Ready for Love: TV Review
Executive producer Eva Longoria offers NBC's answer to ABC's "The Bachelor" in a glossy spectacle that truly focuses on dating as competition.
ABC's dating show juggernaut The Bachelor has dominated its genre for a long time, but now NBC is attempting to launch a rival network franchise with Ready for Love, a new Eva Longoria-produced dating series. NBC's show shares some aspects with that "other" show (which it references with appropriate catty disdain in the opening moments), but makes this endeavor wholly its own, for better or worse.
Ready for Love triples down on the original dating concept by having three eligible bachelors instead of one, along with three matchmakers to help guide them, and their ladies, through the process of potentially finding love. But on this show, things don't have to end in marriage; the couples can simply decide to start moving forward in their lives together (though I think we can all predict at least one ring will be in the cards).
Ready for Love has layers and layers of process (contestants are confusingly wheeled to and fro, from the studio to a group house and back again, then on to an elimination stage called The Garden), but the matchmakers (Amber Kelleher-Andrews, best-selling relationship author Tracy McMillan and professional dating coach Matt Hussey) do help guide these poor contestants who are isolated away from the advice of their family and friends. Each matchmaker also brings their own style to the table when it comes to choosing the women for each man, as well as in their coaching of both.
The men in this go-round include Dallas businessman Ben Patton, Plain White T's singer Tim Lopez, and philanthropist Ernesto Arguello. In the first episode we only meet Tim, who narrows down a field of twelve women (in groups of four, presented by each matchmaker) down to nine via a blind selection. That selection then kicks off a mind-boggling number of segments: the show hops all over the place, from the initial eliminations to a group date (where Tim's band performs for maximum cheesiness) to three individual dates (chosen by the matchmakers) to coaching conversations with the matchmakers. Half of the time is spent in front of a live studio audience, which compounds the natural awkwardness of the proceedings (let's just say, if looks could kill ...). Further, this play by play analysis of each moment makes dating feel more like a competition than ever before, with women being groomed and praised and chastised in terms of their budding connections with the bachelors.
The show drives home the point early on that people, left to their own devices, don't know how to date. Leave it up to matchmakers and yentas, apparently, because, as Amber says, "I wouldn't go looking for the CEO of my company at a bar!" But the whole things ends up feeling a lot like a Jane Austen novel: women are falling over themselves, desperate to do whatever necessary to lock down a man when the odds are stacked against them (and the focus is, of course, wholly on the man).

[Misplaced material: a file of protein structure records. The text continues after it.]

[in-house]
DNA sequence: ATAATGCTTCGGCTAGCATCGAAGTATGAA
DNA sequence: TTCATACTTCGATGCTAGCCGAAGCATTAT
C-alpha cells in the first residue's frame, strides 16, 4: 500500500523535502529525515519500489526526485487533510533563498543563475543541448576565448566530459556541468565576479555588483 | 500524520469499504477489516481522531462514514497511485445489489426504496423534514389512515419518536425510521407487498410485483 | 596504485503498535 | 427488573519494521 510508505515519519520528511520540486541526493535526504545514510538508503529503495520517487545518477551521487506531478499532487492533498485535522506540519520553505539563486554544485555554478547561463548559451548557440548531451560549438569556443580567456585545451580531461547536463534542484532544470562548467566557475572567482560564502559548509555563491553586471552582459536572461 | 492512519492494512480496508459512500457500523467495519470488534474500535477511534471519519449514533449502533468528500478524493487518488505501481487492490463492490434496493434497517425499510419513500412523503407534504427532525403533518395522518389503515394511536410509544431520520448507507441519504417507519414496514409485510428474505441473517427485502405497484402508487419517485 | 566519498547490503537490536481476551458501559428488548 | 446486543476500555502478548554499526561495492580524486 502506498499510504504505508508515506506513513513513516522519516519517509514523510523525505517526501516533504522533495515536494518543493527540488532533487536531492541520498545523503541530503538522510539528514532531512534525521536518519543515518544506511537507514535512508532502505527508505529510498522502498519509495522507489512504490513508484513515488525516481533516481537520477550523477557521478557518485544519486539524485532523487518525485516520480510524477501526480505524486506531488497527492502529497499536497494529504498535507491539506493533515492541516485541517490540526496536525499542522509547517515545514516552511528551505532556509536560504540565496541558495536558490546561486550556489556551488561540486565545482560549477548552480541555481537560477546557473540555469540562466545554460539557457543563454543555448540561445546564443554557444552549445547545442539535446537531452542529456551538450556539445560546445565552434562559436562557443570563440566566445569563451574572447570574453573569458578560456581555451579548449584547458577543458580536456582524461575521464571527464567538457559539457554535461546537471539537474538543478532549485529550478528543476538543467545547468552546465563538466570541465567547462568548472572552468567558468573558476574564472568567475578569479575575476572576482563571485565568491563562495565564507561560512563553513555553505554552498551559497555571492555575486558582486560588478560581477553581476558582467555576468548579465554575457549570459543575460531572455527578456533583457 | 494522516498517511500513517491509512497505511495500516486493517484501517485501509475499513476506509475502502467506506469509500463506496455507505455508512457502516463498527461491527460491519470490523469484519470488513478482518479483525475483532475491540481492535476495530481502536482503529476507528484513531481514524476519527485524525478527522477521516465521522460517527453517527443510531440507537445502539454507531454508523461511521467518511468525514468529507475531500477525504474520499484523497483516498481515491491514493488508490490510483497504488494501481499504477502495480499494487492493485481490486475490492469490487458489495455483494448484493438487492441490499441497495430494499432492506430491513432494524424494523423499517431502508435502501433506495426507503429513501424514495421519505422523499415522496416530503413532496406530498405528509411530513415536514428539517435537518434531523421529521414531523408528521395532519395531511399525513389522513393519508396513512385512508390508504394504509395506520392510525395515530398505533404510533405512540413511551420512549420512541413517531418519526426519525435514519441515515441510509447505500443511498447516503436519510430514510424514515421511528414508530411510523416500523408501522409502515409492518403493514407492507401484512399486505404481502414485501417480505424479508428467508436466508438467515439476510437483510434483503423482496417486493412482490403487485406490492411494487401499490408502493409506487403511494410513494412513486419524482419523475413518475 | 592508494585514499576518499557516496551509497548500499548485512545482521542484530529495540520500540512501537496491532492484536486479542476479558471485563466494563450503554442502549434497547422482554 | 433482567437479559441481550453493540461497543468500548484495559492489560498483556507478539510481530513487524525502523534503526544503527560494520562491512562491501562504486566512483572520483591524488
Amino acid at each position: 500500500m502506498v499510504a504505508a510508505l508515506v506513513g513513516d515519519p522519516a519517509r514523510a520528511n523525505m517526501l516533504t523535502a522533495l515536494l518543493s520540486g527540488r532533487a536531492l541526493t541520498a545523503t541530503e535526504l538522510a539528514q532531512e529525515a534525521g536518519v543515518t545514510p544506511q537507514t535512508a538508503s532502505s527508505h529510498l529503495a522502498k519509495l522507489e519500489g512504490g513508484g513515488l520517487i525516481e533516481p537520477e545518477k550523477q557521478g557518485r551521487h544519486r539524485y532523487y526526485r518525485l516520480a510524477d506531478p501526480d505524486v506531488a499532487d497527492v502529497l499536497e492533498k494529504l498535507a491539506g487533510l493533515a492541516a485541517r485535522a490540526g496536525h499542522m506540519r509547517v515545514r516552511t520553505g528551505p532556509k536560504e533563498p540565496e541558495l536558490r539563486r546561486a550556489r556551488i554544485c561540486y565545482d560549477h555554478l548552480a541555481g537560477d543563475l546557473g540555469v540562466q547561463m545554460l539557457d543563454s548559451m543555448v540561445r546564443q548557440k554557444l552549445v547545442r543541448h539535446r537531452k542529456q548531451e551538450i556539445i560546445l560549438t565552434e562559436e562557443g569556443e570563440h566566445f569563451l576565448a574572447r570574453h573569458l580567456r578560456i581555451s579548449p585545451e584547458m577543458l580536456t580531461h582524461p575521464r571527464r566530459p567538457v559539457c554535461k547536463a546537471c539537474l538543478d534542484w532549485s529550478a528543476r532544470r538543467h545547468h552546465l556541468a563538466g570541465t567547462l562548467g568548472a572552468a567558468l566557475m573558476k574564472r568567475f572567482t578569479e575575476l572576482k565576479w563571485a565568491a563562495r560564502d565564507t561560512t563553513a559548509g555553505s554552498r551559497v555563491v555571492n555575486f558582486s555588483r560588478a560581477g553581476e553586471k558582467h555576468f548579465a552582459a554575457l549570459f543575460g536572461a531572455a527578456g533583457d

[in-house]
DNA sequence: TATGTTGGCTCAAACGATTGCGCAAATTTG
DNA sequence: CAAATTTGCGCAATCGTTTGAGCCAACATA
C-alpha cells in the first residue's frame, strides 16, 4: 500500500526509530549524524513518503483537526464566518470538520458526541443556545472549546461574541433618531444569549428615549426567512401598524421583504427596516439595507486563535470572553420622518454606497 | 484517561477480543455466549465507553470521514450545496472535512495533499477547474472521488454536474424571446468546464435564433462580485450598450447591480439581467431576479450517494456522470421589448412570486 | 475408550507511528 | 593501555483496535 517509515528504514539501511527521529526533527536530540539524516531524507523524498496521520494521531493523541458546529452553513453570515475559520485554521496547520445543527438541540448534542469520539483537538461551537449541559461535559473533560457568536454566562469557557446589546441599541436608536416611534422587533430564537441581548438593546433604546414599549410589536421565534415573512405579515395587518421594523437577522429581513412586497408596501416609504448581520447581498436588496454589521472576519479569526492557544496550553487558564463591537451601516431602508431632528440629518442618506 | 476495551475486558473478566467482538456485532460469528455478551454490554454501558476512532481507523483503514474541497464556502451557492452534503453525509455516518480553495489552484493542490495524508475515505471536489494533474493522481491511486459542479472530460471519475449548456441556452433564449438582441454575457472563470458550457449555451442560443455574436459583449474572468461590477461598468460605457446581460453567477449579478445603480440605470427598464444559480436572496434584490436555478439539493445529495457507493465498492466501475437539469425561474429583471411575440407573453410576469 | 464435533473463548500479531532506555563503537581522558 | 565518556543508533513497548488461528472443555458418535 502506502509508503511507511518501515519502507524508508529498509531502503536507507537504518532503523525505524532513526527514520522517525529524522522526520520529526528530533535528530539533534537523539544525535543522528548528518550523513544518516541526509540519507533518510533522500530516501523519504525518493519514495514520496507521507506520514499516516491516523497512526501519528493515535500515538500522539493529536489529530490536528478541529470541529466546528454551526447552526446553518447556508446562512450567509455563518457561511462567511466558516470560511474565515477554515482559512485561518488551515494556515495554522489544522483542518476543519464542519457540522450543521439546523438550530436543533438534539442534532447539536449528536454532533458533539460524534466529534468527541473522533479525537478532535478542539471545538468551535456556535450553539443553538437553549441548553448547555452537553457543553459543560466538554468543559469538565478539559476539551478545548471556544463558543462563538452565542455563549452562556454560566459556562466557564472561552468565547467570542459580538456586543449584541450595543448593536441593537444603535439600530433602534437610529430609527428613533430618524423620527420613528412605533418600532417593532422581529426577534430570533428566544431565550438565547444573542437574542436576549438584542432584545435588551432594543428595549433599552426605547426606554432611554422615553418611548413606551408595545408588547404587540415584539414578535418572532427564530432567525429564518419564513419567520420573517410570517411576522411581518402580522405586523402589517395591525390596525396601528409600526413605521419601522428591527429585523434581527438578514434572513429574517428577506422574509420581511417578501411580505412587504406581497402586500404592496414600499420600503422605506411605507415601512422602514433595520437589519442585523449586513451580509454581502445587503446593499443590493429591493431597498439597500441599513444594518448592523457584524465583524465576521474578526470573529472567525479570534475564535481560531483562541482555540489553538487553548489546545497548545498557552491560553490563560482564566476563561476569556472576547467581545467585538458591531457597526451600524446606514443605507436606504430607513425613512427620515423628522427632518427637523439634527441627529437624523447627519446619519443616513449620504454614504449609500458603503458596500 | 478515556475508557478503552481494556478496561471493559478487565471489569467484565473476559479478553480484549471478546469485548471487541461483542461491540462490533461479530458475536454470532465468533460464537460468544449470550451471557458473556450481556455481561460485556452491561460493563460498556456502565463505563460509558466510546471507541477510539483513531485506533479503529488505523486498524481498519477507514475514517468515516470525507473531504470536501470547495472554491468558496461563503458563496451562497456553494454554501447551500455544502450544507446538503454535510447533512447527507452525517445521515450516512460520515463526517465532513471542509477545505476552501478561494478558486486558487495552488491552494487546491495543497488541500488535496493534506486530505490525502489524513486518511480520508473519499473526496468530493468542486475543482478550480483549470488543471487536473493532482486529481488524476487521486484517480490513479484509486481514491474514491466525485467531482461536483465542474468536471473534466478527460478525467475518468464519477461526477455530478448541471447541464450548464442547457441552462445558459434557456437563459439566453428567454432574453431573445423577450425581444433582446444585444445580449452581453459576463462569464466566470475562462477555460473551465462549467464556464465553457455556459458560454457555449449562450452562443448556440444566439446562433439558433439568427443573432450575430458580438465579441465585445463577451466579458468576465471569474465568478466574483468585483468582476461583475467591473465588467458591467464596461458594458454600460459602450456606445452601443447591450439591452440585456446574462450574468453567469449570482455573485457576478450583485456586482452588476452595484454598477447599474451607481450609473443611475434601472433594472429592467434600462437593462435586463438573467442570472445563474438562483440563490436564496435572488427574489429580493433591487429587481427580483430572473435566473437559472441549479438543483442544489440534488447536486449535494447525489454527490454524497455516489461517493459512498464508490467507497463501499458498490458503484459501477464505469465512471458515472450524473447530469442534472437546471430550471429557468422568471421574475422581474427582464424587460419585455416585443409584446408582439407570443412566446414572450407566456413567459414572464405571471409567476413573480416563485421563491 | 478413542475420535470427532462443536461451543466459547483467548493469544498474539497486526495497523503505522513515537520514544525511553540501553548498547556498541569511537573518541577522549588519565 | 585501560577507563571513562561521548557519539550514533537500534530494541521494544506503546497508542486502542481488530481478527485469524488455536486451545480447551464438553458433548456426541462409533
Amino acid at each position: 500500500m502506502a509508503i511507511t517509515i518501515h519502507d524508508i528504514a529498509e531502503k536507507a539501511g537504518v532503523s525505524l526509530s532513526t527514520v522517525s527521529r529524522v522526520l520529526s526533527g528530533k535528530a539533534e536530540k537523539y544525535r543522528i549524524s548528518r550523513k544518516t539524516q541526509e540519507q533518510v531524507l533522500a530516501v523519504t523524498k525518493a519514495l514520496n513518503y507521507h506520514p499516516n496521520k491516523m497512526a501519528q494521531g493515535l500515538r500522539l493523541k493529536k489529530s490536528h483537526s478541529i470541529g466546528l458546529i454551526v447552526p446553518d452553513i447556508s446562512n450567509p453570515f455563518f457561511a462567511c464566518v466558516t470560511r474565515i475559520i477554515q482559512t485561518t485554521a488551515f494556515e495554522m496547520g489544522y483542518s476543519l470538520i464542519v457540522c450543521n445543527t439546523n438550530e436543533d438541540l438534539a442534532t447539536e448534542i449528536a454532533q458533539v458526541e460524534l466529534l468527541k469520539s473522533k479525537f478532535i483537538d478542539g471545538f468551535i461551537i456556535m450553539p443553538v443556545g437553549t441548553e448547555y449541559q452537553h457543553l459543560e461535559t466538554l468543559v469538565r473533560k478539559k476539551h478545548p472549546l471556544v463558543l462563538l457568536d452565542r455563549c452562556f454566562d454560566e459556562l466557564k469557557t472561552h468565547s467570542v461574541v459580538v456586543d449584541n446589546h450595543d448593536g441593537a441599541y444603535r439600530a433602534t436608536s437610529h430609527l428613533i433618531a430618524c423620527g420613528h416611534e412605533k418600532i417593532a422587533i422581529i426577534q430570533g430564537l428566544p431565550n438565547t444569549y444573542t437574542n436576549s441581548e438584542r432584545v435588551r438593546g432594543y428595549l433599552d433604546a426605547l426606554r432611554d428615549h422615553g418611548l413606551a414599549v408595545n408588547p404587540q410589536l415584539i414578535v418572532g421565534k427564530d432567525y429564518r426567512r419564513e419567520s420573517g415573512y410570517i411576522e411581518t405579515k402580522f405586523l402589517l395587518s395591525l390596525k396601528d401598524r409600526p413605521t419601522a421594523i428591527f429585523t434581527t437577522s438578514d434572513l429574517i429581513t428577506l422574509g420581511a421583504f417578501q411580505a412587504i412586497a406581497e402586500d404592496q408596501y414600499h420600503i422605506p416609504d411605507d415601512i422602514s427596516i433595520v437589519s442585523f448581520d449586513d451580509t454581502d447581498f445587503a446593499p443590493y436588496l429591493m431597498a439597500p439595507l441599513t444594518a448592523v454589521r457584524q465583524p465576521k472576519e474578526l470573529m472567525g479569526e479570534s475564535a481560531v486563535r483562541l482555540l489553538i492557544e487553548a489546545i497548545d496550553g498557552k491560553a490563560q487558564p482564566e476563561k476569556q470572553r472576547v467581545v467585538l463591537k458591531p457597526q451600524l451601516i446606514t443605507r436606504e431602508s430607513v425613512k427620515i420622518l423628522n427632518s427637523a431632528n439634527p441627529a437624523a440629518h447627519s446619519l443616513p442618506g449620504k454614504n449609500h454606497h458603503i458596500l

Bill and Giuliana Rancic, described as "America's favorite married couple" (really?), are kind of catty town gossips in addition to being the show's hosts. While The Bachelor's host Chris Harrison often keeps a poker face regarding the ladies, the Rancics, at least in the first episode, seem to not shy away from making their preferences known. They even instigate a little bit in studio segments, playing up to the crowd by goading one of the women to reveal details of a past intimacy. These moments are non-starters for the show, taking us out of the narrative element. They are in sharp contrast stylistically to the lush segments filmed outside of the studio, although too much glossy post-production work can make that also feel hollow. But these are early days.
Ready for Love seems to want to establish itself as something different so much that, in its exuberance, it's thrown in everything but the kitchen sink during its frantic premiere. None of these kinds of series are ever going to feel natural, because competing in a harem for a man you just met in front of cameras isn't normal. But Ready for Love does change things up enough to certainly keep things interesting, even though all of the old keywords, "fairy tale, best friend, soul mates, fate" are in play. With only Tim's story having been explored, it remains to be seen if Ben and Ernesto's moments just feel like seeing the same thing three times over. So far though, while Ready for Love seems worth flirting with for now, a chance at true love is rare indeed.